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Choose TWO STORIES that show divisions or conflicts within communities - 'The train from Rhodesia' and 'Leela's Friend'.

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Choose TWO STORIES that show divisions or conflicts within communities. For each story write about: - What these actual divisions/conflicts are - How the divisions/conflicts occur - How the writer describes the effects on the people involved. Both of the stories 'The train from Rhodesia' and 'Leela's Friend' illustrate divisions of classes and some of them result in conflicts. 'The train from Rhodesia' is in an allegory form to convey the deep hatred of the author towards her racially divided home country - apartheid. 'Leela's Friend' shows the class division by demonstrating the prejudice that people have on those who are low in hierarchy. 'The train from Rhodesia' is about a train from Rhodesia 'calling' into the station with all the white passengers on it and there are the vendors who crowd round the train trying to sell their wares. ...read more.


The use of oxymoron in the epiphany of the woman and the shocked man here show another division due to the different views and opinions upon the way of treating poor black people. Gordimer describes the people and the setting in the third-person but does show us the young woman's point of view on several occasions. For instance, in line 168-169 there is no subject 'she' in the description of shame upon her. This emphasizes the guilty among some white people about the exploitation of the country and also made the reader feel empathetic towards the young woman. The 'majestic' and 'heraldic' lion was 'fallen on its side in the corner' lead the main theme of the story - the richer and privileged white European arrive and exploit South Africa's labour and move on, they are never really part of the country as the train symbolizes. The central narrative question in 'Leela's Friend' is 'Did Sidda steal the gold chain?' ...read more.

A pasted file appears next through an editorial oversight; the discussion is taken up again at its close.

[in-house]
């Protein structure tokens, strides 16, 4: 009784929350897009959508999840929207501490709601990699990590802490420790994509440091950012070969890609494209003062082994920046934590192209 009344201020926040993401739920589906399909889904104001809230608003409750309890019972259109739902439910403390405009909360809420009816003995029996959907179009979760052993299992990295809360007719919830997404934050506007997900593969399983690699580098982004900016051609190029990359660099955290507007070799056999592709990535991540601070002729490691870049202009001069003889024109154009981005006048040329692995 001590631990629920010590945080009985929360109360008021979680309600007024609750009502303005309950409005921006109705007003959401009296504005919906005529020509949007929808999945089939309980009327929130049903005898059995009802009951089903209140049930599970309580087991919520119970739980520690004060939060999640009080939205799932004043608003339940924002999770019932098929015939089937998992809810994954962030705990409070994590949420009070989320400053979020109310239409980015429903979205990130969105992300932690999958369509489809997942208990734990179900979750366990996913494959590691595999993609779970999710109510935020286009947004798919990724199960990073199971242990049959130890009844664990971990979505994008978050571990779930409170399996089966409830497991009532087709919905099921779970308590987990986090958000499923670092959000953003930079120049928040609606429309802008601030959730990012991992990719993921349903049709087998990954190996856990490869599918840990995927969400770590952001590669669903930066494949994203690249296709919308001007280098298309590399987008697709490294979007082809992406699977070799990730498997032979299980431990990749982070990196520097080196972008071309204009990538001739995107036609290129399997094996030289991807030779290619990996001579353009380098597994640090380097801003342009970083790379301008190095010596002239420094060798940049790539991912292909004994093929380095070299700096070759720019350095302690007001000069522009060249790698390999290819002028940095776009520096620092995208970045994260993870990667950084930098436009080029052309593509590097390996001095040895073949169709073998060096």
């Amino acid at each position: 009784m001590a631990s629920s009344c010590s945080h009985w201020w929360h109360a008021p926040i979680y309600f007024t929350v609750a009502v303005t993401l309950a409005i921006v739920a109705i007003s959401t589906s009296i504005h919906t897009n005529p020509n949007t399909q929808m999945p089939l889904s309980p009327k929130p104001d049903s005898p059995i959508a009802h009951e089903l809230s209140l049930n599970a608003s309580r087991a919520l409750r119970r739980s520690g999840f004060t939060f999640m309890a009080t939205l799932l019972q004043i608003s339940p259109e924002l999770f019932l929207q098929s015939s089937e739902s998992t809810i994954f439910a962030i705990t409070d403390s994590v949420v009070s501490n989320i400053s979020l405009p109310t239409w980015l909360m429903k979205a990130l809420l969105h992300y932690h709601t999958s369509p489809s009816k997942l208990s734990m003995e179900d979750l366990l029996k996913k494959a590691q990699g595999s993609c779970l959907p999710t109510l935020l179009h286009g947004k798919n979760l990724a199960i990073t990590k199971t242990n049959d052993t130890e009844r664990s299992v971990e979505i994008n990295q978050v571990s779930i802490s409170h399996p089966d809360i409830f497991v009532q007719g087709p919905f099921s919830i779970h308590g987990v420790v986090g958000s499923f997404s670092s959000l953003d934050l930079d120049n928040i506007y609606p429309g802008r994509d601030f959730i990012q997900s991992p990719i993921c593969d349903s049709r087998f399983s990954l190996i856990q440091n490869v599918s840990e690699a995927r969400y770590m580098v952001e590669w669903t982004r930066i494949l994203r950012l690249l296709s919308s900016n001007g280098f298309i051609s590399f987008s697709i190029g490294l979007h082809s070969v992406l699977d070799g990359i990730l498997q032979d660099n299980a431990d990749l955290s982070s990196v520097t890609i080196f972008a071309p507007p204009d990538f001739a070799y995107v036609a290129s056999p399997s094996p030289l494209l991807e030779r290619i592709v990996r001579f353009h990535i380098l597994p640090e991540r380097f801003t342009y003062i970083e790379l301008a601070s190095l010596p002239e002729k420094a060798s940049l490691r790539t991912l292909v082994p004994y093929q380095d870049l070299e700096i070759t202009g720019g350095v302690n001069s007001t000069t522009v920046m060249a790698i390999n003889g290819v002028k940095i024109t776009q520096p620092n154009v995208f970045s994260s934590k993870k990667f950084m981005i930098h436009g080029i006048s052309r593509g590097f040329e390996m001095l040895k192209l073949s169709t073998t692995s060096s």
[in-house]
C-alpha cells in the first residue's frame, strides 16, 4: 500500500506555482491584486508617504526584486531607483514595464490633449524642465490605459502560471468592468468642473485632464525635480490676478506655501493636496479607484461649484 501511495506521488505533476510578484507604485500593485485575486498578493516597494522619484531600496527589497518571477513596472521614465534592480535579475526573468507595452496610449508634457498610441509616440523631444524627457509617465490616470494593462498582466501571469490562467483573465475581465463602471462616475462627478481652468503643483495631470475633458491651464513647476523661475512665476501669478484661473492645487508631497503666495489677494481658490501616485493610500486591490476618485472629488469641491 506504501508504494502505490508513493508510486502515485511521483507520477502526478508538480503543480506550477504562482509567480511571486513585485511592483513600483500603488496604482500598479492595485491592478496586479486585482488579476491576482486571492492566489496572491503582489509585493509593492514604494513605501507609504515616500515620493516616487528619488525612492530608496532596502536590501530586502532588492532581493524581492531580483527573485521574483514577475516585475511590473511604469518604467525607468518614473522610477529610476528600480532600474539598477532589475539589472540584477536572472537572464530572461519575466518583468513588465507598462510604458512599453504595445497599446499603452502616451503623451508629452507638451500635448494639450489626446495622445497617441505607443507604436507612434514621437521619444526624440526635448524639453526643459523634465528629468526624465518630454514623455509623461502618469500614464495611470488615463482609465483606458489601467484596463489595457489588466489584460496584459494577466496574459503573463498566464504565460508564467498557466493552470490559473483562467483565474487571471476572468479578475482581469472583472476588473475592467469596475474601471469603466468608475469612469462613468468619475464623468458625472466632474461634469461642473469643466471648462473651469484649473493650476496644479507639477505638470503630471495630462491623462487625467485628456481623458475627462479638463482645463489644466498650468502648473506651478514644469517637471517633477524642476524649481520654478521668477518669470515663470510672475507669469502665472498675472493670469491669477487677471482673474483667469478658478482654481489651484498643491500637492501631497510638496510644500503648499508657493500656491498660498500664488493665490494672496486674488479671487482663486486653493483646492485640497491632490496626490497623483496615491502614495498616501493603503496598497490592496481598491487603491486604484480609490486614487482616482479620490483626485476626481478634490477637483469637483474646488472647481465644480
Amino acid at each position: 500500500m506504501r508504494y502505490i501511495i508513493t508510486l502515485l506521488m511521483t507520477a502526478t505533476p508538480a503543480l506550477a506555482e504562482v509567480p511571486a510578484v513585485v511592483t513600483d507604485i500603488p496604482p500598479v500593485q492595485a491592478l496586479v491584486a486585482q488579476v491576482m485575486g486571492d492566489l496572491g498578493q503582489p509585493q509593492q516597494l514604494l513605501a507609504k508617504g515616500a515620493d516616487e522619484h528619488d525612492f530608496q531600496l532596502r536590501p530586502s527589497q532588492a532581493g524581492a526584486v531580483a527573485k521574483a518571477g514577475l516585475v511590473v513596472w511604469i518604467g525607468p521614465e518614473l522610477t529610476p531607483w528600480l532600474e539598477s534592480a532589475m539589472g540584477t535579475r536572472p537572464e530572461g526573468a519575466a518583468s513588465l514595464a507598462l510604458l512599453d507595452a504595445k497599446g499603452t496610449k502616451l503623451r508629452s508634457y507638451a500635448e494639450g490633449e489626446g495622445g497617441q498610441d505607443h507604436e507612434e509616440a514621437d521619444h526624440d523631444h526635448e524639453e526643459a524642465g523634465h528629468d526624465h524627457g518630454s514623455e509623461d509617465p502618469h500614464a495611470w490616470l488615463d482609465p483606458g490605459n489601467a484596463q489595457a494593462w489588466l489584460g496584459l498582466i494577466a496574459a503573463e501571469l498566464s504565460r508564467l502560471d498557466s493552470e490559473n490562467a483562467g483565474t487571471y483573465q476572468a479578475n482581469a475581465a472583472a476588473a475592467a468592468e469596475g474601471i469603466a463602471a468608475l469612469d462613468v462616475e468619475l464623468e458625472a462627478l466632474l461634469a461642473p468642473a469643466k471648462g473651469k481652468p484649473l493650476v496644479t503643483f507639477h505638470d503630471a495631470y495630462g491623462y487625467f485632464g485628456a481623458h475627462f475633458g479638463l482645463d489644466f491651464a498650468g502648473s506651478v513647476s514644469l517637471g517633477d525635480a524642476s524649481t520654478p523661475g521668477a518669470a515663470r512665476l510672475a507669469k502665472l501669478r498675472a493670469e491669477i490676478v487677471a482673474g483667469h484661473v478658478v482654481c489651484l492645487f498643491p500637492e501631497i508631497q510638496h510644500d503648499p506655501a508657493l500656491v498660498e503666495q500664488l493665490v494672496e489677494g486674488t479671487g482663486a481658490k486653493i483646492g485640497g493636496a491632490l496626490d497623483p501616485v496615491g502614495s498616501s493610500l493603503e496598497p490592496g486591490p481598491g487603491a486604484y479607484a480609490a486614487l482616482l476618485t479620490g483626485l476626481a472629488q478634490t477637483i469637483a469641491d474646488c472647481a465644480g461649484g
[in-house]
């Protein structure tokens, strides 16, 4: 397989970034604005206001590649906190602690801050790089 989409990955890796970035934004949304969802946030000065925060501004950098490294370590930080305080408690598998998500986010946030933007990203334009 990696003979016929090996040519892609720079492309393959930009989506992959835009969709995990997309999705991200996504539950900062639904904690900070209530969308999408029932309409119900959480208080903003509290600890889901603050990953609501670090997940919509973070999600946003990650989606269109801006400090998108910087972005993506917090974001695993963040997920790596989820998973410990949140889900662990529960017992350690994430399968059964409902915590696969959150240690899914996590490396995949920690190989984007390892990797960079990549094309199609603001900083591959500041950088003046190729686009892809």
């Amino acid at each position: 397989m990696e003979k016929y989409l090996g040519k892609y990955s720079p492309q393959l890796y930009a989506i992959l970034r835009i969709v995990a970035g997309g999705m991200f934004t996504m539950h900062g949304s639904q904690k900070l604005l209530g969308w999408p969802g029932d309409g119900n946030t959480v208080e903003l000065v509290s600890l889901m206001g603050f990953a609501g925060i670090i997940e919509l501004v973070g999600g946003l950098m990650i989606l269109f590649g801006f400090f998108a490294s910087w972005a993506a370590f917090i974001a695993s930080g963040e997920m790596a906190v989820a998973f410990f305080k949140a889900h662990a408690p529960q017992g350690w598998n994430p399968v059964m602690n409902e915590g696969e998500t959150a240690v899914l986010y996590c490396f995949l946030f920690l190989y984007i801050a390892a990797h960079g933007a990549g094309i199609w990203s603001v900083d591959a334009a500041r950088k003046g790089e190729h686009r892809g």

'He looked at her mutely, like an animal.' This pet imagery is used by Narayan throughout the story. The golden chain, the running away, not permitting to sleep in the house all accentuate his level and hierarchy comparing to the owner of the house. He is prejudged as he is 'already looked queer' when Mrs Sivasanker knows that the chain is missing. Even he has been proved that he has not taken the chain; Mr Sivasanker still calls him a 'criminal'. All these ironies of prejudice show that the class division within this community and all the cause of this is that Sidda is in a position of servant and therefore loses his right. Both of the stories accentuate the unfairness and injustice upon the weak class as the result of class division and their poverty. 'The train from Rhodesia' uses the woman's point of view and her epiphany to make the reader feel sympathetic towards the vendor. 'Leela's Friend' uses the pet imagery to emphasize the idea of classes and prejudice on poors. ...read more.

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